The Possibility of Redemption
The opportunity for redemption is the final and closing theme of Dickens's A Christmas Carol. Dickens argues that one's character is actively shaped by one's choices throughout life, so it follows that at any point, anyone can begin making different choices. Thus, the road to redemption is open to everyone: they only need choose to pursue it.
Scrooge's capacity for redemption is embedded across the story. In stave 2, Scrooge is emotionally affected by his tour of his own past, and later, in stave 3, he expresses horror at the thought that Tiny Tim might die, as well as regret and shame concerning earlier, crueler sentiments he had expressed about the plight of the poor. If Scrooge, across the course of his life, has been pushed deeper and deeper into misanthropy, what these scenes express is that this internal transformation has not been a complete or total one. He still retains the capacity for goodness and the opportunity to change his path for the better.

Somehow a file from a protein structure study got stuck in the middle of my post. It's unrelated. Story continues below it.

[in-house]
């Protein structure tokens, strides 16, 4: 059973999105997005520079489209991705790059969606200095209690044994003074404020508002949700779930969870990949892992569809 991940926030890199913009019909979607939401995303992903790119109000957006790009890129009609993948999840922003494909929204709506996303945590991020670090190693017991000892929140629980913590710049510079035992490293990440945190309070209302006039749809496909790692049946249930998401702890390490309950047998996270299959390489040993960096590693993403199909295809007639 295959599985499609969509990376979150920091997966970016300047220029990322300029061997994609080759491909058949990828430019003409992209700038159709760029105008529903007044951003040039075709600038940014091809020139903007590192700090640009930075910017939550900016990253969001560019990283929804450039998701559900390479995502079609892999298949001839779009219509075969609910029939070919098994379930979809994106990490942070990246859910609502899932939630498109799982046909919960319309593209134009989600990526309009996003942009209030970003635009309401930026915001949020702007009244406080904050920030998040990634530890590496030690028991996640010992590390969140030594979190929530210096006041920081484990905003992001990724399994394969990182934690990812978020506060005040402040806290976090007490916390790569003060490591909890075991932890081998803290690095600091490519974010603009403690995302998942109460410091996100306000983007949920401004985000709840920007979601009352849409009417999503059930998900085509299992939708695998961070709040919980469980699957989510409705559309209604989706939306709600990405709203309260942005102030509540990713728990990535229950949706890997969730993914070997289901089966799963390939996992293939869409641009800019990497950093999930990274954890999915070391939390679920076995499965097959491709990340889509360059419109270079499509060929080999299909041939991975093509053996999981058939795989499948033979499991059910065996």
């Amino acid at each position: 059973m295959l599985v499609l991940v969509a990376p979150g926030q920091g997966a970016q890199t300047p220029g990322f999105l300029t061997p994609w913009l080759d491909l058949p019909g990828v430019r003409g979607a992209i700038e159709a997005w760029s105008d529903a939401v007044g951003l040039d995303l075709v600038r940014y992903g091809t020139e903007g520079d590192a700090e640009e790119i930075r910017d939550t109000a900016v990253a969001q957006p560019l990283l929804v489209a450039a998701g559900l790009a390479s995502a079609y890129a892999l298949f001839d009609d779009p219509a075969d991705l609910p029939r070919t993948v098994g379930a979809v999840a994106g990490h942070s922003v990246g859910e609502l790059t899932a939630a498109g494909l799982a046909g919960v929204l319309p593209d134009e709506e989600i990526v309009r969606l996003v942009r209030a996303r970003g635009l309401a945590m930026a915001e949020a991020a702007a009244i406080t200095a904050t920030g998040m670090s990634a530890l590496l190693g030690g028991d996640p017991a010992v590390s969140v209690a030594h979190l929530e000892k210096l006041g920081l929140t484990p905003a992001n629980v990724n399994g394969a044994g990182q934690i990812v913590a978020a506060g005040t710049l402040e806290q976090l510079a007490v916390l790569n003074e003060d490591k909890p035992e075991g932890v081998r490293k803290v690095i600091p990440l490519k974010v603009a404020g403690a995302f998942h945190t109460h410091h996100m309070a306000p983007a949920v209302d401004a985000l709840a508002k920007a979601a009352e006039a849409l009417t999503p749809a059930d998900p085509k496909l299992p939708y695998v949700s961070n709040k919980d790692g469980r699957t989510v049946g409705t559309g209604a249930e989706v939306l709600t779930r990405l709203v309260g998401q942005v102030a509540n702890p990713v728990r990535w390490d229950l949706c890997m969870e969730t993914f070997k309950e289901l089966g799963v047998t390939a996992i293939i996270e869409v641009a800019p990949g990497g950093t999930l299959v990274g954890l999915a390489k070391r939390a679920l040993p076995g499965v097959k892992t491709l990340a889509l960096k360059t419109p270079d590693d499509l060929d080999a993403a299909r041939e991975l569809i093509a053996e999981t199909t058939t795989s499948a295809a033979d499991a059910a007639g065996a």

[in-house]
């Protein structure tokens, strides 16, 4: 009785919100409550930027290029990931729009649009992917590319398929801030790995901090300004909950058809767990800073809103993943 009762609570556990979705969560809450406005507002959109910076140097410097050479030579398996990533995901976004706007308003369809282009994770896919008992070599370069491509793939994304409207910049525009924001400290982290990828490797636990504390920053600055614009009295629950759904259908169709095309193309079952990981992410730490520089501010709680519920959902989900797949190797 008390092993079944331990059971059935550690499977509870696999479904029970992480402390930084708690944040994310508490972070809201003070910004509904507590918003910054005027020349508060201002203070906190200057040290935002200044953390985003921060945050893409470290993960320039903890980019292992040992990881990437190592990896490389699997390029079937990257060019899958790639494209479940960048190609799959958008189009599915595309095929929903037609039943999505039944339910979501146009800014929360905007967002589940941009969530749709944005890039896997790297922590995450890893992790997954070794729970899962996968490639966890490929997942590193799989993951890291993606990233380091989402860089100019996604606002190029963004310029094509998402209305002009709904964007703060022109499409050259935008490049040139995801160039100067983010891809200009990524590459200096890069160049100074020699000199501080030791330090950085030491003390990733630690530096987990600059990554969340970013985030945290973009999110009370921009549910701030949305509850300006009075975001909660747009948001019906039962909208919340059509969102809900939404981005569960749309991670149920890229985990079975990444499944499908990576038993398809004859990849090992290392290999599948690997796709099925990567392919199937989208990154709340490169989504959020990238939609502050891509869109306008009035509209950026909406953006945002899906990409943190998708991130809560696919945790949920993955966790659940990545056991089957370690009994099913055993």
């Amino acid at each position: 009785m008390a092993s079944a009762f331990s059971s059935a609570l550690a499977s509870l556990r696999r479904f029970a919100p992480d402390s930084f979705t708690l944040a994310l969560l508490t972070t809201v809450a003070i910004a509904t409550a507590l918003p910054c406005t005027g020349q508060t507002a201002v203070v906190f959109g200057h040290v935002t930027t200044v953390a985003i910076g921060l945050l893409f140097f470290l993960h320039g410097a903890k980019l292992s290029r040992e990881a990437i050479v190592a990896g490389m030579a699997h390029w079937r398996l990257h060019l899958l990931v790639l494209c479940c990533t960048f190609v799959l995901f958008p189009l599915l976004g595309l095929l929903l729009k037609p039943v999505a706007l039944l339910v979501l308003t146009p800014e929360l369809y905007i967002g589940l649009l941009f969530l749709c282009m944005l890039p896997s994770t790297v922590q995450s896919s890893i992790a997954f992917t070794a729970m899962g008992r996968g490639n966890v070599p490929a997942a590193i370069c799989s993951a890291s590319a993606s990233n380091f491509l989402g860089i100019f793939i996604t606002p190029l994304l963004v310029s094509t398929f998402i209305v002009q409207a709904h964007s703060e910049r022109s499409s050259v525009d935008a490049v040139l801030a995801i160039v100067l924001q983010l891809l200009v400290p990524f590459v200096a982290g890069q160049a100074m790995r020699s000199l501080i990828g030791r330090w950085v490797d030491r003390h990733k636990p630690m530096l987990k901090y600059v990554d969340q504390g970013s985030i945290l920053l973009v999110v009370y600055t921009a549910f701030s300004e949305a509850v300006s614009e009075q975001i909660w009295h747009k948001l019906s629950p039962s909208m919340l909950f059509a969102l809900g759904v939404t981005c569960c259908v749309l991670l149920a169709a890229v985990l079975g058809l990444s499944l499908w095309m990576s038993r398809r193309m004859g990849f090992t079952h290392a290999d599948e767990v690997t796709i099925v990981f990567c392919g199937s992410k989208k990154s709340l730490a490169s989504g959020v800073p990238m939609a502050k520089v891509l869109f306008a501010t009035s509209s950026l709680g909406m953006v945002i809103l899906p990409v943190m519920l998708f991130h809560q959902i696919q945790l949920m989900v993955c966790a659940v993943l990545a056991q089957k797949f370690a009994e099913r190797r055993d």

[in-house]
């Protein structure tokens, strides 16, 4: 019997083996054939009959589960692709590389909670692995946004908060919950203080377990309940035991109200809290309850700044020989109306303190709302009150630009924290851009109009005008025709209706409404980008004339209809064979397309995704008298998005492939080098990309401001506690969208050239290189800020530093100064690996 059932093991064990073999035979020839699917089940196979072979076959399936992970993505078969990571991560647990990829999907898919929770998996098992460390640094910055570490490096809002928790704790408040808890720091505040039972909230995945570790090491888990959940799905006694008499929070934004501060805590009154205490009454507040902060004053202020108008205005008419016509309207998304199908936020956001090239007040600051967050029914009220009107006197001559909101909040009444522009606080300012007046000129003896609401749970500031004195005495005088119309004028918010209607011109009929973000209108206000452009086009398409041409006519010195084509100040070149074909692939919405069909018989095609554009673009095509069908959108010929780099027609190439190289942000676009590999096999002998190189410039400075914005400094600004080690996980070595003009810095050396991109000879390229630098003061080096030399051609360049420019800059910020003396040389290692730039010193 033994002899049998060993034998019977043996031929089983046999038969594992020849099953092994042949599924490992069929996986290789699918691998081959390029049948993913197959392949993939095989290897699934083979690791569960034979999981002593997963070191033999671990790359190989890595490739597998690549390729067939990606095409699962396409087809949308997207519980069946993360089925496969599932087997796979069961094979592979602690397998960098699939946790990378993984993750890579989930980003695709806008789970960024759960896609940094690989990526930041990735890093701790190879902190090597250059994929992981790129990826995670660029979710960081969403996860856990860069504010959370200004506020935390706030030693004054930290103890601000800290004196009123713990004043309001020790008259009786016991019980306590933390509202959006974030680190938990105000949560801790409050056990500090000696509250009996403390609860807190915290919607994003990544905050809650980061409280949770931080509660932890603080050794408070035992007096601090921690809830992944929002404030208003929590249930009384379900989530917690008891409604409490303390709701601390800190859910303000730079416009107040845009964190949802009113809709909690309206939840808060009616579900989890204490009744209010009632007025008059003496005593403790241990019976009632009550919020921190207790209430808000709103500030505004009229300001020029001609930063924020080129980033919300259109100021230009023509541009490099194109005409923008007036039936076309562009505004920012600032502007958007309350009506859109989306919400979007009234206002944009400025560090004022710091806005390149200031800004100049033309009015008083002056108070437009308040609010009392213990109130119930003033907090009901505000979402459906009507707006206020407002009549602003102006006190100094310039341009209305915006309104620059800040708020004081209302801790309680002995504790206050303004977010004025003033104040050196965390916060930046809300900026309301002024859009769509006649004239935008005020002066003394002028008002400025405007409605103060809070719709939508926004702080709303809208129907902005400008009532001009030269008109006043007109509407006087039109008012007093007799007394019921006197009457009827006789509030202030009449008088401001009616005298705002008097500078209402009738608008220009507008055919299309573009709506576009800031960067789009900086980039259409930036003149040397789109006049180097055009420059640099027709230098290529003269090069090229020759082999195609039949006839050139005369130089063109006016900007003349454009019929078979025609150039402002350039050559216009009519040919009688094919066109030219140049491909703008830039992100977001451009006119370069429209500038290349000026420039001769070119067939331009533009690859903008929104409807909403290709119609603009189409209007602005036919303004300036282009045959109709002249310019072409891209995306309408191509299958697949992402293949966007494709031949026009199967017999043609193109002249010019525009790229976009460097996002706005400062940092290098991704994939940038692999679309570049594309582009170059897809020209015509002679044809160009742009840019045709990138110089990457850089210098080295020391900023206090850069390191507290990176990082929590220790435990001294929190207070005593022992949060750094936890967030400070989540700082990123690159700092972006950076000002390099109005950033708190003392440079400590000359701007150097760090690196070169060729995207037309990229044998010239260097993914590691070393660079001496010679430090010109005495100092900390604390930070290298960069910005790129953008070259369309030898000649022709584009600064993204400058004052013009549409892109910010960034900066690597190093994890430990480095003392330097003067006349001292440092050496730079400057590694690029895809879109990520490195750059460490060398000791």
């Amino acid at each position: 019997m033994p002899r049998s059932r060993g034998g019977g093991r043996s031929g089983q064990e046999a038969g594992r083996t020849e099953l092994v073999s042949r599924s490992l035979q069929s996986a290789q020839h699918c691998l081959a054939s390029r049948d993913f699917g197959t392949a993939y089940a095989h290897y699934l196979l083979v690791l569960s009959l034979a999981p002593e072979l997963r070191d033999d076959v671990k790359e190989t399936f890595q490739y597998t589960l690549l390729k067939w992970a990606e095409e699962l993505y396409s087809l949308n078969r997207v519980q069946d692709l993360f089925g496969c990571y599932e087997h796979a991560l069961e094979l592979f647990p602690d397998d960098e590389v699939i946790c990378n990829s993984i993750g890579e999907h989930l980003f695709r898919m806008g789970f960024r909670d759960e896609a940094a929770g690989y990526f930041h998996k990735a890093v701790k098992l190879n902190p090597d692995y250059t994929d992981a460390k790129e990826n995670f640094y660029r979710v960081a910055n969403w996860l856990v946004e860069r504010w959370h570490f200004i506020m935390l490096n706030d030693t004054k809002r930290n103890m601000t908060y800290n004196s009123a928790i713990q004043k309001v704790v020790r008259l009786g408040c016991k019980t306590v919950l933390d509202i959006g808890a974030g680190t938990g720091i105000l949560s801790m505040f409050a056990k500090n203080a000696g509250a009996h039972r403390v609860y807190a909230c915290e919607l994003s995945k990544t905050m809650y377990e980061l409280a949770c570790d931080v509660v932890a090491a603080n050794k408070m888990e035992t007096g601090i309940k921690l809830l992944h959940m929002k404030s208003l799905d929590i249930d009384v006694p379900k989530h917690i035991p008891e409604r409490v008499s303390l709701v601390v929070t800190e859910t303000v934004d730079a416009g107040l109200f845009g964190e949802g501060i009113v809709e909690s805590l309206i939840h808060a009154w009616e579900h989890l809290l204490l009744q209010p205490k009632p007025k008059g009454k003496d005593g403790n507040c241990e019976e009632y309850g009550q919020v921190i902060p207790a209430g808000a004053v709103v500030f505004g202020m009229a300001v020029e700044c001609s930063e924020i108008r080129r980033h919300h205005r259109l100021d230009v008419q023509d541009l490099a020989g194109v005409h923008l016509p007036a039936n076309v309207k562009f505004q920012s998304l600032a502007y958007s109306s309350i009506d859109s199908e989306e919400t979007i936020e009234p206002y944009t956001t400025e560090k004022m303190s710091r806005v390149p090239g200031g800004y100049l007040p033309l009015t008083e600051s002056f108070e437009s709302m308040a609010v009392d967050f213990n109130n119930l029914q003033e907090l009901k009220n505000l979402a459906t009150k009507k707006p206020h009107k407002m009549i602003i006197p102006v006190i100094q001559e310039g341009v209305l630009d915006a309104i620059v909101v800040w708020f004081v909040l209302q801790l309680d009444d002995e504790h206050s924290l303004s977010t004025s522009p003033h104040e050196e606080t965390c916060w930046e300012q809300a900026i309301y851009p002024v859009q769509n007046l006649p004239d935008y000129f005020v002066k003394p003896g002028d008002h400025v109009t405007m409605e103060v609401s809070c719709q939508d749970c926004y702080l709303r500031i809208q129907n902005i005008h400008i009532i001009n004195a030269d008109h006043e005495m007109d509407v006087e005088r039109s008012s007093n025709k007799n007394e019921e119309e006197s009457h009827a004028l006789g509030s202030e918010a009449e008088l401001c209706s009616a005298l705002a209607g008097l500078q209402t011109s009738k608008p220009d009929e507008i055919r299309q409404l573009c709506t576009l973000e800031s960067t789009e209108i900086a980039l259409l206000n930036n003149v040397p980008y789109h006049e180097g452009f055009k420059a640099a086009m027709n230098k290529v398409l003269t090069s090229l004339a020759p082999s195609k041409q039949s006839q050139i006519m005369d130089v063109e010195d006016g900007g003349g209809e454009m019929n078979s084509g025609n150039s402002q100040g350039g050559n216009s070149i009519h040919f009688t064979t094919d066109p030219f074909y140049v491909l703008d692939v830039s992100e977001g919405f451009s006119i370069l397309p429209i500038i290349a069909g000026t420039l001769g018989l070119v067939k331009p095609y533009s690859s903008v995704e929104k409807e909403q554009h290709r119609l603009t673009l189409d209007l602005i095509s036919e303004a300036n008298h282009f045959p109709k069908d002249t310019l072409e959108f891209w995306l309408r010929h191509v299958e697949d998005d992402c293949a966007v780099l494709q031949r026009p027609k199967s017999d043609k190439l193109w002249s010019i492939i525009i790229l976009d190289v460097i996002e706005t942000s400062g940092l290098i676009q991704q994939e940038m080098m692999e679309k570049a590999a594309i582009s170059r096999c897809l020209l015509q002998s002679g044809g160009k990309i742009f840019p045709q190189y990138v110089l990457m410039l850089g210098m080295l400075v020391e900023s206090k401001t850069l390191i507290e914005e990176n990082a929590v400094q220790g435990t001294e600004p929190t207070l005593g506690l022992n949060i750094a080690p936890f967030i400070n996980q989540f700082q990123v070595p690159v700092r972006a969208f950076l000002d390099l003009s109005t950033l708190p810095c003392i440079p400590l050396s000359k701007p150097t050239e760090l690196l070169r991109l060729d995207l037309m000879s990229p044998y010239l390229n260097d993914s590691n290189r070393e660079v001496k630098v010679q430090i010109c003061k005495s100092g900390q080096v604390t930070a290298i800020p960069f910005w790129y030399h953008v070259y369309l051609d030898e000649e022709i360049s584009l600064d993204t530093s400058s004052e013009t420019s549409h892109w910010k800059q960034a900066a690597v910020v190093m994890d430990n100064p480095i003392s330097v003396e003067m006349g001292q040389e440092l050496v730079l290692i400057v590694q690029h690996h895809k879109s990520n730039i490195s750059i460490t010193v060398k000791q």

These supernatural interventions are ultimately redemptive in nature, and Scrooge takes the opportunity given to him. His redemption is expressed as a kind of spiritual rebirth:
I am as light as a feather, I am as happy as an angel, I am as merry as a schoolboy. I am as giddy as a drunken man. A merry Christmas to everybody! A happy New Year to all the world! Hallo here! Whoop! Hallo! (Stave 5)
To describe this transformation as a mere change of character (or change of heart) would be to underestimate how profound a transformation Scrooge has undergone. The old miser has effectively died, and a new, kinder Scrooge has emerged to take his place.